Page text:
It was an easy gather this morning. Bob’s presence on this part of the ranch while irrigating and feeding with his Kubota has made these gentle heifer calves even more trusting and curious. I arrived by Kubota headlights with a couple of bales of hay ahead of the cowboys, Robbin, Terri, Allie and Bob, and had the bunch mostly gathered when the horses arrived to escort them to the corrals.
Currently, female cattle can not leave California unless they have been vaccinated for Brucellosis, also known as Bang’s Disease. As a matter of course, we vaccinate our heifer calves to enhance the health of our cattle and the herds of our community and State. Hence, vaccinated cattle are more salable and presumably more valuable.
The presence of brucellosis in free-ranging bison and elk in the Greater Yellowstone Area (GYA), Yellowstone National Parkland, Grand Teton National Park and the area around those parks, threatens the brucellosis status of the surrounding States and the health of their cattle and domestic bison herds, which are free of the disease. (Brucellosis link above)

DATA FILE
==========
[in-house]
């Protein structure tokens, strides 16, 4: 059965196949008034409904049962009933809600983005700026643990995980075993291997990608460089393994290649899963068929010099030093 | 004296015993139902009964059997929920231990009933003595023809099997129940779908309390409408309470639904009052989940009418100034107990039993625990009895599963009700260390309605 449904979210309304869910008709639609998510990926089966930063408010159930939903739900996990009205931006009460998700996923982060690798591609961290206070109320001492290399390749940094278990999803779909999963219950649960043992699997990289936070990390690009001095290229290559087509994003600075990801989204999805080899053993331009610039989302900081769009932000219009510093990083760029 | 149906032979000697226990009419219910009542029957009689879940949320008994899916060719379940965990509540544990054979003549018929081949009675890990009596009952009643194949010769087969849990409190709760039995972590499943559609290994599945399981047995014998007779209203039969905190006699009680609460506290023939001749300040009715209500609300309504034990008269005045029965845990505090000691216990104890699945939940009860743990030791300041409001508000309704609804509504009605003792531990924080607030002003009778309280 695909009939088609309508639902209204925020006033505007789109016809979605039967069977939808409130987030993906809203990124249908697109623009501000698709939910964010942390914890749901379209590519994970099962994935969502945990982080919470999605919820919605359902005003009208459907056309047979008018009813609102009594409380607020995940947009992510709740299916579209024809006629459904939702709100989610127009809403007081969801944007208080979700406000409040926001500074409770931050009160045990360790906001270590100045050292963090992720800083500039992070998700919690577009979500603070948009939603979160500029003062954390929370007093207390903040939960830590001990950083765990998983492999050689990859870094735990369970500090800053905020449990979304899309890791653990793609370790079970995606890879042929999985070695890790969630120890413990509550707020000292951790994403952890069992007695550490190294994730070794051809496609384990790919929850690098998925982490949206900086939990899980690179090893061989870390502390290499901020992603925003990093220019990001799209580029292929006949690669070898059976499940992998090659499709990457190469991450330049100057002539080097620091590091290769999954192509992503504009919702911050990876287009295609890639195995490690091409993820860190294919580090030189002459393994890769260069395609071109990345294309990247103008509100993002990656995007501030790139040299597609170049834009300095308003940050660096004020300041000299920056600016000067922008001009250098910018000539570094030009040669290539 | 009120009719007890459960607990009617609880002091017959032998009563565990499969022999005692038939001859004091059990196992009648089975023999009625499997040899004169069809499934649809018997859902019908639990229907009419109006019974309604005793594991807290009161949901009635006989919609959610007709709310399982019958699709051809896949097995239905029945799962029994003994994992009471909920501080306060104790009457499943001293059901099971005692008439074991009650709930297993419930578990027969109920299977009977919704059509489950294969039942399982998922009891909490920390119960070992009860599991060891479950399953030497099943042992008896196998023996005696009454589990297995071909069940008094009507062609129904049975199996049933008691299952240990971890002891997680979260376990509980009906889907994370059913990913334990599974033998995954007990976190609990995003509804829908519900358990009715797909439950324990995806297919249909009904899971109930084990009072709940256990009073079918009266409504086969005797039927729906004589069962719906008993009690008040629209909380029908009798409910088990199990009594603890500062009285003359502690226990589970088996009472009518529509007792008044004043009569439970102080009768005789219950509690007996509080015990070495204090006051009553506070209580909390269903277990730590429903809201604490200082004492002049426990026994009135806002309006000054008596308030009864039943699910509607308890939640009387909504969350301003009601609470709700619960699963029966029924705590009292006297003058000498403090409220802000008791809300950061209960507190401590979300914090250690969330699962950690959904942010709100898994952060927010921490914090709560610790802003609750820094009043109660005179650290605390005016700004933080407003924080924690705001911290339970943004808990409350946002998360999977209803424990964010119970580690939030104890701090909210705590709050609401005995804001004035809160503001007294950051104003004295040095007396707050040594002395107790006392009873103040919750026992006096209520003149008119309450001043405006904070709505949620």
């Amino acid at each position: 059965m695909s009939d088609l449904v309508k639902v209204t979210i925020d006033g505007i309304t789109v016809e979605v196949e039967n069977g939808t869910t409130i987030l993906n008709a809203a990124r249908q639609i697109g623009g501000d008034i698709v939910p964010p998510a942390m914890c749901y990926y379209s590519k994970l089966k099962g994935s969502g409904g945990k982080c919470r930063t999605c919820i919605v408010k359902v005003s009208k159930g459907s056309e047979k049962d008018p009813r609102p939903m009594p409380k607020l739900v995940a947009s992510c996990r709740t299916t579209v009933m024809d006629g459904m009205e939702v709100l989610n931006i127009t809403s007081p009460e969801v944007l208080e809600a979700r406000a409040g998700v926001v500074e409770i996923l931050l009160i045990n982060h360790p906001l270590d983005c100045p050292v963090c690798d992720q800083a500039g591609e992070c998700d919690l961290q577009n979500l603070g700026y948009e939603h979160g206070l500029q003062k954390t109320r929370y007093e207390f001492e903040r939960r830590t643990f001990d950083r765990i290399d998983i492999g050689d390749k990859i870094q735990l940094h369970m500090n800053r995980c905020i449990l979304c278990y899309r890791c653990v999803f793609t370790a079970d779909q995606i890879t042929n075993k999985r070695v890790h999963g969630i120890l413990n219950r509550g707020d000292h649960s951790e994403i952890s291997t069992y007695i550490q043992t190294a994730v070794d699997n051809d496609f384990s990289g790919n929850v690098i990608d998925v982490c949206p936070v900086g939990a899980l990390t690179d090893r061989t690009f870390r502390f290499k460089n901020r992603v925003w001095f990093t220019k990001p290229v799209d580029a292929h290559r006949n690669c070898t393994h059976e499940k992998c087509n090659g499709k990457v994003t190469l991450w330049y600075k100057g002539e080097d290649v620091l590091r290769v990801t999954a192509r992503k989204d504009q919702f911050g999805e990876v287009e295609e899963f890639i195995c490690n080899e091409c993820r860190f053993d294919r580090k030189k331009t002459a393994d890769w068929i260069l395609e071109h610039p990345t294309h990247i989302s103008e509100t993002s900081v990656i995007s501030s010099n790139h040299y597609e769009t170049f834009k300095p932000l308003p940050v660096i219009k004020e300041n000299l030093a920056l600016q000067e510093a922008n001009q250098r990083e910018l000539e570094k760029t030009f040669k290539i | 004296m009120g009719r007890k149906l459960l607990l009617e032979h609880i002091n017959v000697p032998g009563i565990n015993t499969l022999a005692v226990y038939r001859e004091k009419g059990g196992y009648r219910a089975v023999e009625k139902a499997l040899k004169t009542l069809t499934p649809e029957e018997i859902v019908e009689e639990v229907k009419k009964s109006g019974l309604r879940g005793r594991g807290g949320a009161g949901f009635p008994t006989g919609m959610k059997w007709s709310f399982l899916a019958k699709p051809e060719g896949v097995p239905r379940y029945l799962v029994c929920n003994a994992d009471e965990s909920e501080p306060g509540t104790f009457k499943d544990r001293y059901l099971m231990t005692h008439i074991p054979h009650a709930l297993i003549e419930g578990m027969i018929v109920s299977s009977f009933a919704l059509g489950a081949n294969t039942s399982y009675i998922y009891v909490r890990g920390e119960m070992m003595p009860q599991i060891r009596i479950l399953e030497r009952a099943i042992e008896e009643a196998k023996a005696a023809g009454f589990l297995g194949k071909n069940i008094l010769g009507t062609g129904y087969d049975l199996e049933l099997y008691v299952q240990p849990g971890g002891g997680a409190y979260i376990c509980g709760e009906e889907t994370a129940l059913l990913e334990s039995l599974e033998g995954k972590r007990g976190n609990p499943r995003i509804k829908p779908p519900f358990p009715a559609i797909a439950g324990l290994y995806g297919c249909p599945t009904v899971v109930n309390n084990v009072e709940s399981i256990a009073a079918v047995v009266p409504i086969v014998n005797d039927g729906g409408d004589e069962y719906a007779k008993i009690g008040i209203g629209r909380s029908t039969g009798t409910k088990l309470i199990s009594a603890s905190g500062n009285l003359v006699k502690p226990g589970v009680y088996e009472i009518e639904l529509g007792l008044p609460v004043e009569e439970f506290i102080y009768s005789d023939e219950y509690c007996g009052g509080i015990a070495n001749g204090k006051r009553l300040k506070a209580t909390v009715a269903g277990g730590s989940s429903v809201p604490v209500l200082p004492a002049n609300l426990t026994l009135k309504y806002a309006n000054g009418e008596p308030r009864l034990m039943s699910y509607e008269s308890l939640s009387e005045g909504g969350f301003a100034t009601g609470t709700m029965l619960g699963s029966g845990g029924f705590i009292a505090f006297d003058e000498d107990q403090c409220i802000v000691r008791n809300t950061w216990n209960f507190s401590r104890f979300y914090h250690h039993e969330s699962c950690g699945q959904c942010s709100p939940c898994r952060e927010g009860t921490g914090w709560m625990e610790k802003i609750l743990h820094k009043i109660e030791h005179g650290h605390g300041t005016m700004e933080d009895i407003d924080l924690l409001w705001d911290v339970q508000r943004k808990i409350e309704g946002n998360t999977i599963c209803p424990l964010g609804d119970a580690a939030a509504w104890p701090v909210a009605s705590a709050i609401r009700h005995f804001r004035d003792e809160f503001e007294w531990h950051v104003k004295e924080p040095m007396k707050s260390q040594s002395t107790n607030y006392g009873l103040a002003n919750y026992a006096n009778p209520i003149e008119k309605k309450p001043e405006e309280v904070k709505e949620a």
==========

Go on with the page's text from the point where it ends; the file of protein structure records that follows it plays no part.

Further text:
The calves must be vaccinated by an accredited veterinarian who also places a tattoo inside the calf’s right ear and an individual metal ID tag in the same ear. Because we want to limit the stress of cattle-handling on the calves, we use this procedure to revaccinate, a booster to help protect against respiratory and clostridial problems. And while in the squeeze chute they also get a dewormer and a shot of minerals.
Robbin and I are placing a patch over an eye to keep the sunlight out to reduce the pain and to help it heal with a little Neosporin.
And in this instance, the calf got a shot of antibiotics to speed the eye’s recovery.
Dr. Ken Fiser applying the individual metal ID tag.
Lots of hands and lots of syringes and applicators with less than a minute in the Silencer hydraulic chute.
All went smoothly, the processed heifer calves on hay and no worse for wear. What a crew–what a day!